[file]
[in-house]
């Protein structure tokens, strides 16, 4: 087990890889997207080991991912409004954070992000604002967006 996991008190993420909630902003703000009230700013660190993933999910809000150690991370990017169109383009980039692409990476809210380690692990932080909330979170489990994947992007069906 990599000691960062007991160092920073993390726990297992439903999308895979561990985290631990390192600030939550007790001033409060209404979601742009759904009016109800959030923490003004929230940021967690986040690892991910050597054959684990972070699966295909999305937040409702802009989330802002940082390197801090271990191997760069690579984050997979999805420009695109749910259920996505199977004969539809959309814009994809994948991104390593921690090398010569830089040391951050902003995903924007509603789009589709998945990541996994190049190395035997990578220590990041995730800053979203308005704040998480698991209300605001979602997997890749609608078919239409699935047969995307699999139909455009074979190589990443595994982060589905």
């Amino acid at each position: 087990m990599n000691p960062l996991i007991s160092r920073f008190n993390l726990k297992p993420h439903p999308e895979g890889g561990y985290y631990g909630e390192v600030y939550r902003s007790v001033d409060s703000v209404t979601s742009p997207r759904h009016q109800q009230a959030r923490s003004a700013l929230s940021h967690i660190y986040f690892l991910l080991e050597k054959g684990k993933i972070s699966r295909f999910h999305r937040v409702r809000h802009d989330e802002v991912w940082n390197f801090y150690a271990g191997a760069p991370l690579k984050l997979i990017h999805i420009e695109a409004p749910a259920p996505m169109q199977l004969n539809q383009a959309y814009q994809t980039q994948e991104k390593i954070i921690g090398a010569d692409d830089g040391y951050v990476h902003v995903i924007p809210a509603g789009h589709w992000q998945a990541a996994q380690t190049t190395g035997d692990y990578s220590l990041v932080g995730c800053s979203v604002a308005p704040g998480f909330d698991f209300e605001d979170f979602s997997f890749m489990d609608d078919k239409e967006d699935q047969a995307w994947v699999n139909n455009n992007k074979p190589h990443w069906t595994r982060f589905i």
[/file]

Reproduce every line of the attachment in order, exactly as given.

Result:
[in-house]
């Protein structure tokens, strides 16, 4: 087990890889997207080991991912409004954070992000604002967006 996991008190993420909630902003703000009230700013660190993933999910809000150690991370990017169109383009980039692409990476809210380690692990932080909330979170489990994947992007069906 990599000691960062007991160092920073993390726990297992439903999308895979561990985290631990390192600030939550007790001033409060209404979601742009759904009016109800959030923490003004929230940021967690986040690892991910050597054959684990972070699966295909999305937040409702802009989330802002940082390197801090271990191997760069690579984050997979999805420009695109749910259920996505199977004969539809959309814009994809994948991104390593921690090398010569830089040391951050902003995903924007509603789009589709998945990541996994190049190395035997990578220590990041995730800053979203308005704040998480698991209300605001979602997997890749609608078919239409699935047969995307699999139909455009074979190589990443595994982060589905």
């Amino acid at each position: 087990m990599n000691p960062l996991i007991s160092r920073f008190n993390l726990k297992p993420h439903p999308e895979g890889g561990y985290y631990g909630e390192v600030y939550r902003s007790v001033d409060s703000v209404t979601s742009p997207r759904h009016q109800q009230a959030r923490s003004a700013l929230s940021h967690i660190y986040f690892l991910l080991e050597k054959g684990k993933i972070s699966r295909f999910h999305r937040v409702r809000h802009d989330e802002v991912w940082n390197f801090y150690a271990g191997a760069p991370l690579k984050l997979i990017h999805i420009e695109a409004p749910a259920p996505m169109q199977l004969n539809q383009a959309y814009q994809t980039q994948e991104k390593i954070i921690g090398a010569d692409d830089g040391y951050v990476h902003v995903i924007p809210a509603g789009h589709w992000q998945a990541a996994q380690t190049t190395g035997d692990y990578s220590l990041v932080g995730c800053s979203v604002a308005p704040g998480f909330d698991f209300e605001d979170f979602s997997f890749m489990d609608d078919k239409e967006d699935q047969a995307w994947v699999n139909n455009n992007k074979p190589h990443w069906t595994r982060f589905i």